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Va. Tech still healing 1 year after shooting tragedy

BLACKSBURG, Va. (BP)–The Virginia Tech community gathered for remembrance services on the first anniversary of the worst school shooting in U.S. history April 16, and campus ministers say they’ve noticed spiritual growth in some of the students affected by the tragedy.

“The most exciting thing we’re seeing now is a call to prayer,” Darrell Cook, director of the Baptist Collegiate Ministries at the Blacksburg campus, told Baptist Press. “We’ve had three different student leaders over the last few weeks come to us with burdens for different prayer ministries.”

Cook said those burdens stemmed in part from an anticipation of grief being stirred up again surrounding the one-year mark of a gunman killing 32 people on the college campus.

Mark Appleton, associate BCM director at Virginia Tech and a missionary with the North American Mission Board’s Mission Service Corps, also reported a renewed urgency for prayer along with a greater commitment among the BCM students to surrender their lives to Christ.

“I would say the attitude in our ministry is shifting to reflect an understanding of the brevity of life and to make the most of the opportunities,” Appleton told BP. “More and more people are surrendering to say, ‘God, use me. Don’t let me pass up opportunities because of fear, insecurities or whatever.’

“I believe the idea of surrender is growing in our organization, and a lot of it has to do with what we’ve walked through,” Appleton added.

Appleton said a core group of students gathered at the BCM at 8 a.m. April 16 to pray for an hour, asking God to use the day for His glory and to use them in people’s lives.

Cook noted that BCM students have seen how Jeremiah 29:11 has meaning beyond an earthly life. The verse was a favorite of Brian Bluhm, a graduate student who had been active in the BCM before he was killed in the shootings.

“Brian’s death has really helped a lot of our folks redefine what it means to have a hope and a future,” Cook said. “He is experiencing his hope and future in heaven with Christ right now, and that’s a new way of looking at it for a lot of folks. Some of us sometimes define a hope and a future as what makes us comfortable and happy, and Brian’s life has reminded us what a true hope and future in Christ is.”

Cook said some of the BCM students have stayed in touch with Bluhm’s family throughout the past year, and they’ve drawn inspiration from his life and the lives of others who died.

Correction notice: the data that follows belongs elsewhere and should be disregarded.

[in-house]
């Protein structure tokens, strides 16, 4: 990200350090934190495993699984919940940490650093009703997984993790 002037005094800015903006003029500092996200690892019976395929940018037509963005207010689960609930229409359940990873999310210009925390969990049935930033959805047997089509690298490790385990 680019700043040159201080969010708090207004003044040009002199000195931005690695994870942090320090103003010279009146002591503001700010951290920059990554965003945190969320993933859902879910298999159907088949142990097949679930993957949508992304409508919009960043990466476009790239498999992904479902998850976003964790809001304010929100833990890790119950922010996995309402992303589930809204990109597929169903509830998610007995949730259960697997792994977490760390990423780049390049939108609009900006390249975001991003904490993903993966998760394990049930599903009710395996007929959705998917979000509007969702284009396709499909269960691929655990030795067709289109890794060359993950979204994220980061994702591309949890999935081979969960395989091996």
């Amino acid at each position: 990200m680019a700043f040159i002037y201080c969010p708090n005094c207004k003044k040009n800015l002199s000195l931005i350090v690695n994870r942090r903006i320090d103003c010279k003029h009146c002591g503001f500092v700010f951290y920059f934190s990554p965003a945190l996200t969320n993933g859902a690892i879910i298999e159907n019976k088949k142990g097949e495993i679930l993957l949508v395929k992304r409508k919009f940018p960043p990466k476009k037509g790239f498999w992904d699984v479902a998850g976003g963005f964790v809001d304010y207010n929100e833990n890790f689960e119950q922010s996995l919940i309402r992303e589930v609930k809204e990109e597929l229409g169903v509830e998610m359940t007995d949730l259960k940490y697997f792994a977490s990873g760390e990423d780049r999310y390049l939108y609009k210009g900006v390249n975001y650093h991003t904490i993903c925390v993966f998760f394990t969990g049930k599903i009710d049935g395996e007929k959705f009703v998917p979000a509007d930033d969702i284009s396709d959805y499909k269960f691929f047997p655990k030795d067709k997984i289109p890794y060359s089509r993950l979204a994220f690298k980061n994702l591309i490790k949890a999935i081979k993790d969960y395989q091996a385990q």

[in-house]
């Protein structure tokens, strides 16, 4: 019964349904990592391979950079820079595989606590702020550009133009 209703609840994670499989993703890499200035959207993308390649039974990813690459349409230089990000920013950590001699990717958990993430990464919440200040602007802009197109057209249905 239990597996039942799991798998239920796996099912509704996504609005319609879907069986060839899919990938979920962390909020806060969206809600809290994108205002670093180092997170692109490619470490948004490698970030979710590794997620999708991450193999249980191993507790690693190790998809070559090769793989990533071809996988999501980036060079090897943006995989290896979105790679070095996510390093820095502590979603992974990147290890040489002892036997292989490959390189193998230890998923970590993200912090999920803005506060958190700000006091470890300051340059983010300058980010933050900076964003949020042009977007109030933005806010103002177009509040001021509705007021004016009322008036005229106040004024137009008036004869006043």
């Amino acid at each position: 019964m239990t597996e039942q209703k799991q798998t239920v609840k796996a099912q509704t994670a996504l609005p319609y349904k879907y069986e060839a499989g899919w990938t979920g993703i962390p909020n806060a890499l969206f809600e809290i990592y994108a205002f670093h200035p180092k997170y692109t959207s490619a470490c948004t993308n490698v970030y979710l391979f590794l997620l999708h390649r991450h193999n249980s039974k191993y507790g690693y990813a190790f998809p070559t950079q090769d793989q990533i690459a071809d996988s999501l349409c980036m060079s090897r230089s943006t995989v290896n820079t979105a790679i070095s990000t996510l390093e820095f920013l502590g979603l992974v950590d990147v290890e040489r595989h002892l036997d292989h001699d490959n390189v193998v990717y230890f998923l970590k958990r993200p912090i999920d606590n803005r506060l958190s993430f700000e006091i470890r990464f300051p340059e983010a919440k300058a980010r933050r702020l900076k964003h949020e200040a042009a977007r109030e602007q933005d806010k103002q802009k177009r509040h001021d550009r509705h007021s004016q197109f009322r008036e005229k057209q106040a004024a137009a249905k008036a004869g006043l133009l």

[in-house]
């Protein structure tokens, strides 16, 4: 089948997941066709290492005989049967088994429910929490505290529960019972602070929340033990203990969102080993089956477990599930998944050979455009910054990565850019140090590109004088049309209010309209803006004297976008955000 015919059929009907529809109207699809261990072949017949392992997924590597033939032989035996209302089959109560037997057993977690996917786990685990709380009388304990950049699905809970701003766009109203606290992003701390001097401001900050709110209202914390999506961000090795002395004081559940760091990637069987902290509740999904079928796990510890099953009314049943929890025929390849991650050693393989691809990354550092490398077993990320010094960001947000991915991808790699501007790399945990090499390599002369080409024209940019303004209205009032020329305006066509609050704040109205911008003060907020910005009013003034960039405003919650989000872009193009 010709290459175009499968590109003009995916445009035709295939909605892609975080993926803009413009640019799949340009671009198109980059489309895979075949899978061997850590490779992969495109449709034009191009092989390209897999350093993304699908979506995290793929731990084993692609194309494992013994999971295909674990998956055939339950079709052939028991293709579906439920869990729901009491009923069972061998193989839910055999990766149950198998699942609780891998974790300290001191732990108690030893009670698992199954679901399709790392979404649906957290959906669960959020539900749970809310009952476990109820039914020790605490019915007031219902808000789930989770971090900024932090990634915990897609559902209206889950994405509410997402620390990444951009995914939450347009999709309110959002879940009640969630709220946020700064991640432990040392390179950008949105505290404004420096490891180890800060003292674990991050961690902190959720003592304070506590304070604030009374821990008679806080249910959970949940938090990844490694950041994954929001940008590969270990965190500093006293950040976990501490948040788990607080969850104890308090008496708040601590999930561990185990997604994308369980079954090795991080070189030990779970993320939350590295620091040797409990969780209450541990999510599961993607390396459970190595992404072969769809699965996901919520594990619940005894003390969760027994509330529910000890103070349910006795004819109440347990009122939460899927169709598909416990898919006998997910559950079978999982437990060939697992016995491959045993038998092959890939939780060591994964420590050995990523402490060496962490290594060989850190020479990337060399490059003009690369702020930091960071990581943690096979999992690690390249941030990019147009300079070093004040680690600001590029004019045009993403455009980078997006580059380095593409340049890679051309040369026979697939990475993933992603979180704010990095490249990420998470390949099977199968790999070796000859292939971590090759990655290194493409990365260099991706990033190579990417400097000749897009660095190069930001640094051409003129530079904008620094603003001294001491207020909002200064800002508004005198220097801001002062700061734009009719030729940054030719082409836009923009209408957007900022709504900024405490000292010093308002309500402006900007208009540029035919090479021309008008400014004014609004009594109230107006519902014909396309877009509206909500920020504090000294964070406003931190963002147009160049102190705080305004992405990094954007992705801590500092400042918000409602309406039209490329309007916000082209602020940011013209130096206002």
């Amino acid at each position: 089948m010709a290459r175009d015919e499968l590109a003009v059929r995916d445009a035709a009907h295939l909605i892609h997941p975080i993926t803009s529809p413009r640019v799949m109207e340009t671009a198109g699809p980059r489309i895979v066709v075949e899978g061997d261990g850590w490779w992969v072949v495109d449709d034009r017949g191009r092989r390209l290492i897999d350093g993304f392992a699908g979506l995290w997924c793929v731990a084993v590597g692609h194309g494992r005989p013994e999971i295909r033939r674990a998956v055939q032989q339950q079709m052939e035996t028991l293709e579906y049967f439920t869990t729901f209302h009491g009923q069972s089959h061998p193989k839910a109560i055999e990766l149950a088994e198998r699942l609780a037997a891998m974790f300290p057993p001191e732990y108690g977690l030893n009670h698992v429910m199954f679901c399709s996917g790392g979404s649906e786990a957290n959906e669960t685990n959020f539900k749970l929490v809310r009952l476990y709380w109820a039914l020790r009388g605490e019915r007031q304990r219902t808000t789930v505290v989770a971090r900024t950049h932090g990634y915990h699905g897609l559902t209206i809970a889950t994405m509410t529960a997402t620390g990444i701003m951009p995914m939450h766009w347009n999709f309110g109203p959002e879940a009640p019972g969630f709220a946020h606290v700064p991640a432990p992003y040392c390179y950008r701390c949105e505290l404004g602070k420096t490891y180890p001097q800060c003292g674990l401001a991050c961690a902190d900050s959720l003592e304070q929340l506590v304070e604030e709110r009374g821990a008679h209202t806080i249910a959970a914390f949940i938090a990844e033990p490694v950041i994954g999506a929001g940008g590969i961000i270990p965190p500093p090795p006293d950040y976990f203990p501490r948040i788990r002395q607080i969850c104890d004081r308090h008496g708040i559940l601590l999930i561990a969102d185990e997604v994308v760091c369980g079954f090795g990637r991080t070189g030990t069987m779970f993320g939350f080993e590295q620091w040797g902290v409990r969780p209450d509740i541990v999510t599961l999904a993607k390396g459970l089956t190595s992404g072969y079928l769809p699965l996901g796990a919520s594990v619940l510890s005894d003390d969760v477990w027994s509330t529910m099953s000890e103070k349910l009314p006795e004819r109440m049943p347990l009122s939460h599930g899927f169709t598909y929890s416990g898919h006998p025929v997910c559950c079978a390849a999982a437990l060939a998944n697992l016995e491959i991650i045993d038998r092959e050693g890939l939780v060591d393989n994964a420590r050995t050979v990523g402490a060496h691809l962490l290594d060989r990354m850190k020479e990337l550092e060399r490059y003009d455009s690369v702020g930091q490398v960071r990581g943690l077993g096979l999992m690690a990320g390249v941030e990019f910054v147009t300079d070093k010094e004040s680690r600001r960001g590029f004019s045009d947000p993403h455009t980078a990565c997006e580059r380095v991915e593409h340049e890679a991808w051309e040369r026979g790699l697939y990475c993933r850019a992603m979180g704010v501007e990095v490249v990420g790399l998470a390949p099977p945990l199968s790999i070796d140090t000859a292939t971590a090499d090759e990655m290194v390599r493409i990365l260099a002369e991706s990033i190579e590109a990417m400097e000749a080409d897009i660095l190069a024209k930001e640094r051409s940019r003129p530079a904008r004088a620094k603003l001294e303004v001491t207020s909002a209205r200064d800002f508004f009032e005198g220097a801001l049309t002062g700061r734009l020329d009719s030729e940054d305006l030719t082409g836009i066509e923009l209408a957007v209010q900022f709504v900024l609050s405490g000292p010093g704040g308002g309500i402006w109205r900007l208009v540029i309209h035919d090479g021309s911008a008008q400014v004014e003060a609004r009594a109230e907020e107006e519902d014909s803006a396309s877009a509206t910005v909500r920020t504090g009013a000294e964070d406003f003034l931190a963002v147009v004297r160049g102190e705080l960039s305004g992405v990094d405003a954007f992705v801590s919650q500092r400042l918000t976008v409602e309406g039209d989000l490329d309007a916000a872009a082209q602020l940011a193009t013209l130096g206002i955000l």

Virginia Tech sponsored a campus-wide memorial service at 10:30 Wednesday morning on the Drillfield. A permanent memorial with 32 stones representing each victim overlooks the field, about 100 yards from the Norris Hall classroom building where most of the students were killed. The building soon will house a newly established Center for Peace Studies and Violence Prevention.

“There are different activities throughout the day that are open to anybody to express their feelings and different things through dance and song and writing and open mics,” Appleton said.

At 8:15 p.m., students planned to gather for a campus-wide candlelight vigil to remember those they lost and grapple with the emotions they still feel. Appleton said BCM students would meet for their Bible study groups after the vigil like they normally do on Wednesday nights.

“The mood is very mixed,” Appleton said. “There are a lot of people that feel pretty good where they are — they’re obviously not happy about it, but they’ve gone through a lot of healing. And there are some people that are still really bothered by it. There have been a lot of tears this week again.

“I would say overall it’s positive, though, in the sense of people coming together to move on,” he added. “But there are people still at different points of the grieving process.”

Appleton said the tragedy has given him a new perspective on the centrality of the Gospel.

“I see a lot of people trying to heal through a lot of different ways. For a moment I get excited for them that they’re finding relief from their grief, but then it kind of weighs on me that there are temporary crutches and temporary healing that isn’t going to last,” Appleton said.

“That has been growing on me in the past month, that it’s really only through the grace that Christ offers to us that we’re ultimately healed, and everything else just doesn’t have any substance to it and isn’t going to last,” he said. “It’s almost more deceptive to people who feel like they’re being healed but ultimately they’re still in need. That truth has really rung loud to me lately.”

The truth that God is who He says He is also has stood out to Appleton during the past year, he said, as he has seen God working in students’ lives to bring good out of evil.

“Our ministry has become revitalized, even recently in the past weeks and months,” he said. “We’re being called to prayer and called to mobilize, to not live for ourselves and to live for the sake of the Gospel.”

Appleton requested that Southern Baptists pray that the name of Jesus would be proclaimed above all at Virginia Tech as believers try to set an example in the way they grieve and heal. He also asked for prayer that God would give him and others the words to speak when they otherwise wouldn’t know what to say.

“I really hope everything we do will speak to the truth of the Gospel and that people will see that,” Appleton said.
Erin Roach is a staff writer for Baptist Press.

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